The last couple of months have seen two famous filmmakers trying to reinvent and adapt the romance genre defined by them two decades ago. Karan Johar’s Ae Dil Hai Mushkil saw the director come full circle from his blockbuster debut film “Kuch Kuch Hota Hai”, where the protagonist played by Ranbir Kapoor finally accepts that his love will not be reciprocated and understands the value of her friendship. Aditya Chopra’s “Befikre” is a modern take on the notions of love and commitment he has built since his legendary debut film,“Dilwale Dulhaniya Le Jaayenge”.
Both the films felt fresh and had a sense of maturity showing the mental growth of directors. Further, they showcased the fast and confused lives of the present generation that the protagonists live in where chastity is no longer as important and in spite of the cool, surface-deep emotions they seem to portray, the leads go through an emotional roller-coaster before coming to terms with what they really want.
On the surface, the unabashed conversations, the “act first and think later” mentality and the various partners tried out before finding the right one can feel from being morally wrong to absolutely right depending on which age group one belongs to. the depiction of present culture has also got to do with the society’s acceptance levels. A case can be made that having multiple partners has been prevalent since the time of kings and emperors. However, it was considered a right only of the rich alone. The increase in society’s acceptance levels over the centuries has thrown much-needed light on it and the current movies reflect that.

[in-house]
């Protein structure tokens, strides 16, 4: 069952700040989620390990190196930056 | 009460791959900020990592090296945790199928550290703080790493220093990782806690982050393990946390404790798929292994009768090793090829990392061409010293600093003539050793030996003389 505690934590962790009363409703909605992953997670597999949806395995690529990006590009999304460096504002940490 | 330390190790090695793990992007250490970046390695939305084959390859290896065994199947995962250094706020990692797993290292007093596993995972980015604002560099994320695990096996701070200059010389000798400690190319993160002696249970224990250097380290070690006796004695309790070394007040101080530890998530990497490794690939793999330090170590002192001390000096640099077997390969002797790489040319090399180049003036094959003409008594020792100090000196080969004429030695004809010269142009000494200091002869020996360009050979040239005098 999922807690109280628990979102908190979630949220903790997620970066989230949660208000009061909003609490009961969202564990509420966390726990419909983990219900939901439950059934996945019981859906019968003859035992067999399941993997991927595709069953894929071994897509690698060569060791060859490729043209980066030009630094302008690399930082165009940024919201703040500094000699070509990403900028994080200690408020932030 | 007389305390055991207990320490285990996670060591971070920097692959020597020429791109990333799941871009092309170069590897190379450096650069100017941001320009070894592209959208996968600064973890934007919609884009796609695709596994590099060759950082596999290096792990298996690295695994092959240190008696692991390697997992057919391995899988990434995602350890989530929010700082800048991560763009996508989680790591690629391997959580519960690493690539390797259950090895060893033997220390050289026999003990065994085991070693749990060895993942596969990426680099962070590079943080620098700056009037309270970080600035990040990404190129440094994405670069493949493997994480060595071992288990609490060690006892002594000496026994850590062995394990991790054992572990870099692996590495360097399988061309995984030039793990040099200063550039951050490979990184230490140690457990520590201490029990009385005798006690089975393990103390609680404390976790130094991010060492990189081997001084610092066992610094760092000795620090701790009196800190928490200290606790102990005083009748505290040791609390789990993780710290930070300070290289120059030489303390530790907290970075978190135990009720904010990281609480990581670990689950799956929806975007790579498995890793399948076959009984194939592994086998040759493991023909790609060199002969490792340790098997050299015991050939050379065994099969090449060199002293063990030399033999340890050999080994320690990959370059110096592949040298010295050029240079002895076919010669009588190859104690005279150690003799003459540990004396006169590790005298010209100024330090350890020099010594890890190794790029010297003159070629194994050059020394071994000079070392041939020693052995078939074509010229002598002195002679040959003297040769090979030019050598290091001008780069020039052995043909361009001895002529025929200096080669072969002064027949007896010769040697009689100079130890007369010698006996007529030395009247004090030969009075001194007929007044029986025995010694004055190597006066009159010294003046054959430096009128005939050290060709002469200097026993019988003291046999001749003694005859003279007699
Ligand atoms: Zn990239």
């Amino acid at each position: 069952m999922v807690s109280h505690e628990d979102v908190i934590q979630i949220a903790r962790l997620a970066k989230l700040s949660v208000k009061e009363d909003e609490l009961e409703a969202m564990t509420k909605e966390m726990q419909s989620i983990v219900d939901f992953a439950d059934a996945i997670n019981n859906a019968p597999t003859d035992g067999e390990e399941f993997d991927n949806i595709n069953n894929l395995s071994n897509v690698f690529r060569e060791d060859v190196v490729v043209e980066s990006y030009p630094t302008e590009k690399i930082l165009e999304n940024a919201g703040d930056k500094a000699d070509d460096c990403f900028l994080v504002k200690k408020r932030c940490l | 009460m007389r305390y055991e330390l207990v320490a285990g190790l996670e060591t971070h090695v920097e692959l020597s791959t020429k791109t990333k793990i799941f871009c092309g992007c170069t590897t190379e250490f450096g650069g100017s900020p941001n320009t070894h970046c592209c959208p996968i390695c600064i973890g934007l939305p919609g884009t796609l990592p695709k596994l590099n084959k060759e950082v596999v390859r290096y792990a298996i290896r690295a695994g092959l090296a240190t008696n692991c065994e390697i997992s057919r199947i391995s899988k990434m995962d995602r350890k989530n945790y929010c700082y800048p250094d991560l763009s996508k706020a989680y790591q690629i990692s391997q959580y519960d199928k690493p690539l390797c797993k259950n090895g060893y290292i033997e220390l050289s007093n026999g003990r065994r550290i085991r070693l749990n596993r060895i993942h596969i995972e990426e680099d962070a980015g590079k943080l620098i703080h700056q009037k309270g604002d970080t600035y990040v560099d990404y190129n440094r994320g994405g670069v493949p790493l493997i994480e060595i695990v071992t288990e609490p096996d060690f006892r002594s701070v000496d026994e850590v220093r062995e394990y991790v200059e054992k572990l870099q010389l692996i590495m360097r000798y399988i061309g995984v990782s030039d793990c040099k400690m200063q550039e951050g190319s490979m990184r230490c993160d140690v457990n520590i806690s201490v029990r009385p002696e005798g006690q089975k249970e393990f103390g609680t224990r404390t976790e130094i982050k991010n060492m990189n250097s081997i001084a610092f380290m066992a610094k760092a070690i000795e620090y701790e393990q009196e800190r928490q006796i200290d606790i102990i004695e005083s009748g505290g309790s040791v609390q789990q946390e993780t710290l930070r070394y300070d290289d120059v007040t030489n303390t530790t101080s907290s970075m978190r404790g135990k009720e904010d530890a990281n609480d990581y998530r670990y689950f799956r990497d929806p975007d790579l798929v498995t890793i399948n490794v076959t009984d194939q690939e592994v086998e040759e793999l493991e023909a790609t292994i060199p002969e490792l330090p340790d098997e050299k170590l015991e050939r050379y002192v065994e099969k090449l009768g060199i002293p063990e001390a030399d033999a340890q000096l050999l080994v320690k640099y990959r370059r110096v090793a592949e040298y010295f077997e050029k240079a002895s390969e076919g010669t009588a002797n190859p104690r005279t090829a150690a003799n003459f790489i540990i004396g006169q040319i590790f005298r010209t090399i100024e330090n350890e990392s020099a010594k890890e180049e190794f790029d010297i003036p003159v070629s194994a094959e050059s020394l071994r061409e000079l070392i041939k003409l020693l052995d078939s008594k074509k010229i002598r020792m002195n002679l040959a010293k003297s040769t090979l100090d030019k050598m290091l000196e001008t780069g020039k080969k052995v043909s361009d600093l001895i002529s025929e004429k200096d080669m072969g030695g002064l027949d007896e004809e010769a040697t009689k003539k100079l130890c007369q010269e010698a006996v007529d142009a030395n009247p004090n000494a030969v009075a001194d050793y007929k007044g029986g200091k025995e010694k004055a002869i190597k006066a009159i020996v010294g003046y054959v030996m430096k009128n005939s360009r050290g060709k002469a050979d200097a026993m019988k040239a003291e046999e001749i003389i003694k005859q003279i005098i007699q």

However, on looking deeper, in terms of emotions, the present two films are not much different from those 90s classics. Yes, the present movies do not have classic starts and the leads are at various mental stages when they meet. We travel with them as they embrace their turbulent emotions and finally settle at a common mental wavelength. The reality is that this is the only main difference between the old and the new. If we look deeper, the feelings of love, friendship, heart-break and separation are experienced the same way as in the past.
The joy in finding love, the sense of realization and the angst of a heart-break are felt in exactly the same way no matter how much the cultures have changed and how much cooler people seem to be. This is because love is truly universal. Times change, cultures change, but be it Shah Jahan, or Raj/Rahul or Ayan/Dharam or us, true love always works the same. The same applies for the female protagonists as well. There is a scene in “Befikre” where Ranveer asks Vaani Kapoor whether she is waiting for her date to palat as he walks off in an obvious nod to Adi’s DDLJ. Vaani replies such things happened in the 90s and that she was just checking him out. However, towards the end of the film, she does palat, which proves the point. In being able to portray that while showing the superficial changes of time, both Karan Johar and Aditya Chopra have reinvented themselves.
Another interesting tidbit is the casting of Ranveer Singh and Ranbir Kapoor for the roles. The energy and enthusiasm of Raj is seen in Dharam and the more subtle and romantic Rahul is seen in Ayan. In essence, they are playing Raj and Rahul, the only difference being the present ones are more evolved.
To conclude, love finds new forms and helps build new stories but love in its truest form never changes. It only becomes “old wine in new bottle” with time and the films depict exactly that.
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